And here's the beauty part: even if you choose not to use the exchanges at all, you stand to benefit from the Affordable Care Act. If you or someone in your family has a pre-existing condition, you are a winner under the ACA. Ditto if, God forbid, you have an illness or an accident that would have maxed-out your pre-Obamacare coverage limit: the ACA outlaws coverage caps. If you're a young adult who can now be covered on your parent's plan till age 26, or a Medicare patient who needs preventive care or has fallen into the Donut Hole, you come out ahead too.

Mitch McConnell: Another view on Obamacare

All of those rights -- and more -- would disappear if the Republicans repealed the Affordable Care Act. The Republican-controlled House has voted 54 times to do just that.

Despite spending millions on ads, the right is losing the debate. The latest Kaiser Family Fund poll shows that, even though the new health care law is still not popular, 59% of Americans want to keep the ACA as-is or modify it slightly. Only 18% want to repeal it altogether, and another 11% want to repeal it and replace it with a GOP alternative.

As more and more Americans actually deal with health reform firsthand, as they actually receive new rights and new benefits, and as the parade of right-wing horribles fails to materialize, I suspect support for the ACA will continue to grow.

As one of the millions of Americans who benefits from the ACA, I just want to say thanks, President Obama. And thank you, Nancy Pelosi, Harry Reid and everyone in Congress who voted for the Affordable Care Act. (Obviously, each person's individual situation is unique. It may well be that some folks will not share my positive experience. But you have nothing to lose by checking it out.)

Thanks also to all the Republicans who voted for it. Wait, there weren't any. That's okay, I suppose. There were no Republicans who voted for the Clinton Economic Plan in 1993, and it led to balanced budgets and 23 million new jobs. The Republicans of that time predicted doom and depression if the Clinton Economic Plan passed. Their successors are predicting the same about the Affordable Care Act. And they're going to look just as foolish in the eyes of history.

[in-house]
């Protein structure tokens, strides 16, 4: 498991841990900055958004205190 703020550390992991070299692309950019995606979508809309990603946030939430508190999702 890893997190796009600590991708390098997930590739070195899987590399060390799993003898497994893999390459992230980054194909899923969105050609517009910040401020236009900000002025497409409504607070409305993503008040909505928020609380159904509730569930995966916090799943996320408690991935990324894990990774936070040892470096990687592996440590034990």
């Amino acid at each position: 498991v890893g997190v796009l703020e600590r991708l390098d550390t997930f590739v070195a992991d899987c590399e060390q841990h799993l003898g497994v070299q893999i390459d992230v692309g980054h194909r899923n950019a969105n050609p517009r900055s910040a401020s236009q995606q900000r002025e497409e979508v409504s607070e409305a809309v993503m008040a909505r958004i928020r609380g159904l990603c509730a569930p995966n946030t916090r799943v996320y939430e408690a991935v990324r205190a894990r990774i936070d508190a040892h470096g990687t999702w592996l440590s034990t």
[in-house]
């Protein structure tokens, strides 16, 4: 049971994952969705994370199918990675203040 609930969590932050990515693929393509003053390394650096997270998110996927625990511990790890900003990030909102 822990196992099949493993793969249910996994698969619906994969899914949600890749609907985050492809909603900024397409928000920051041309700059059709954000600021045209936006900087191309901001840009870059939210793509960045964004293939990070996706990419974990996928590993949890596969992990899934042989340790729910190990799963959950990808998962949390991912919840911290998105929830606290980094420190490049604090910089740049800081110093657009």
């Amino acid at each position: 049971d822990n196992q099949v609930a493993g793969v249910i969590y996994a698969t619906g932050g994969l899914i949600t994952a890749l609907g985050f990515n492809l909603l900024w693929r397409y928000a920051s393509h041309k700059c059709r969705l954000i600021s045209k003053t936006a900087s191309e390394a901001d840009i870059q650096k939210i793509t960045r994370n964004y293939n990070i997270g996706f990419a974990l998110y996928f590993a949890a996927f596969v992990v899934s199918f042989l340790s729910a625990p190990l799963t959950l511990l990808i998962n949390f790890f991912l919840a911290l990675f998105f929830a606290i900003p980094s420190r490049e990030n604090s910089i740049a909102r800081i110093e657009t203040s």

Follow us on Twitter @CNNOpinion.

Join us on Facebook/CNNOpinion.

ADVERTISEMENT
Part of complete coverage on
December 27, 2014 -- Updated 0127 GMT (0927 HKT)
The ability to manipulate media and technology has increasingly become a critical strategic resource, says Jeff Yang.
December 26, 2014 -- Updated 1617 GMT (0017 HKT)
Today's politicians should follow Ronald Reagan's advice and invest in science, research and development, Fareed Zakaria says.
December 26, 2014 -- Updated 1319 GMT (2119 HKT)
Artificial intelligence does not need to be malevolent to be catastrophically dangerous to humanity, writes Greg Scoblete.
December 26, 2014 -- Updated 1505 GMT (2305 HKT)
Historian Douglas Brinkley says a showing of Sony's film in Austin helped keep the city weird -- and spotlighted the heroes who stood up for free expression
December 26, 2014 -- Updated 1303 GMT (2103 HKT)
Tanya Odom that by calling only on women at his press conference, the President made clear why women and people of color should be more visible in boardrooms and conferences